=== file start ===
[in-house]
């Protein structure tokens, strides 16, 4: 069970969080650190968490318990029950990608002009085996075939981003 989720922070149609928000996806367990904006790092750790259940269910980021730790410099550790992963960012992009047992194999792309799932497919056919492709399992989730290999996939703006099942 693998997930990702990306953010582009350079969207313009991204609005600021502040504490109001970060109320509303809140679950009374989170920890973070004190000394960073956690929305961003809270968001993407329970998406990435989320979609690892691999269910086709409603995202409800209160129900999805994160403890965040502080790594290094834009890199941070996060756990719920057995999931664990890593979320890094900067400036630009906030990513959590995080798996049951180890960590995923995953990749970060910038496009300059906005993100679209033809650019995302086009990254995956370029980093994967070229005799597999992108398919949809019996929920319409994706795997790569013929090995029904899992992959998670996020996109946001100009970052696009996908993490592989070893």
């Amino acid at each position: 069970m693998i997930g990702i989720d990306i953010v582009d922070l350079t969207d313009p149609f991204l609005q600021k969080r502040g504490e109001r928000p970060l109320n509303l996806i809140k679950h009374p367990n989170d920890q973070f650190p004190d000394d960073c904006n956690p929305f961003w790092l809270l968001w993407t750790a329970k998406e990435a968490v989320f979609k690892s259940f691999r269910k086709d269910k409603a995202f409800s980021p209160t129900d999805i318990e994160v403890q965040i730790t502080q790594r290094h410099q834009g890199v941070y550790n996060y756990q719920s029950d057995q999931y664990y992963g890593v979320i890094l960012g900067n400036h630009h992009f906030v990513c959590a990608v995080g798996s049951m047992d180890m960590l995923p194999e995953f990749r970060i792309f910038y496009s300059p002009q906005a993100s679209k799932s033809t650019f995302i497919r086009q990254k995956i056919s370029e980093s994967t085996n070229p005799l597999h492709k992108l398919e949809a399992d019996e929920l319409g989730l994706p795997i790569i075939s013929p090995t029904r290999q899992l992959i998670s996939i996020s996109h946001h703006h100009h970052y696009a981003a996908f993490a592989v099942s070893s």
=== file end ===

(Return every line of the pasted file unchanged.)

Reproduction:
[in-house]
């Protein structure tokens, strides 16, 4: 069970969080650190968490318990029950990608002009085996075939981003 989720922070149609928000996806367990904006790092750790259940269910980021730790410099550790992963960012992009047992194999792309799932497919056919492709399992989730290999996939703006099942 693998997930990702990306953010582009350079969207313009991204609005600021502040504490109001970060109320509303809140679950009374989170920890973070004190000394960073956690929305961003809270968001993407329970998406990435989320979609690892691999269910086709409603995202409800209160129900999805994160403890965040502080790594290094834009890199941070996060756990719920057995999931664990890593979320890094900067400036630009906030990513959590995080798996049951180890960590995923995953990749970060910038496009300059906005993100679209033809650019995302086009990254995956370029980093994967070229005799597999992108398919949809019996929920319409994706795997790569013929090995029904899992992959998670996020996109946001100009970052696009996908993490592989070893």
């Amino acid at each position: 069970m693998i997930g990702i989720d990306i953010v582009d922070l350079t969207d313009p149609f991204l609005q600021k969080r502040g504490e109001r928000p970060l109320n509303l996806i809140k679950h009374p367990n989170d920890q973070f650190p004190d000394d960073c904006n956690p929305f961003w790092l809270l968001w993407t750790a329970k998406e990435a968490v989320f979609k690892s259940f691999r269910k086709d269910k409603a995202f409800s980021p209160t129900d999805i318990e994160v403890q965040i730790t502080q790594r290094h410099q834009g890199v941070y550790n996060y756990q719920s029950d057995q999931y664990y992963g890593v979320i890094l960012g900067n400036h630009h992009f906030v990513c959590a990608v995080g798996s049951m047992d180890m960590l995923p194999e995953f990749r970060i792309f910038y496009s300059p002009q906005a993100s679209k799932s033809t650019f995302i497919r086009q990254k995956i056919s370029e980093s994967t085996n070229p005799l597999h492709k992108l398919e949809a399992d019996e929920l319409g989730l994706p795997i790569i075939s013929p090995t029904r290999q899992l992959i998670s996939i996020s996109h946001h703006h100009h970052y696009a981003a996908f993490a592989v099942s070893s």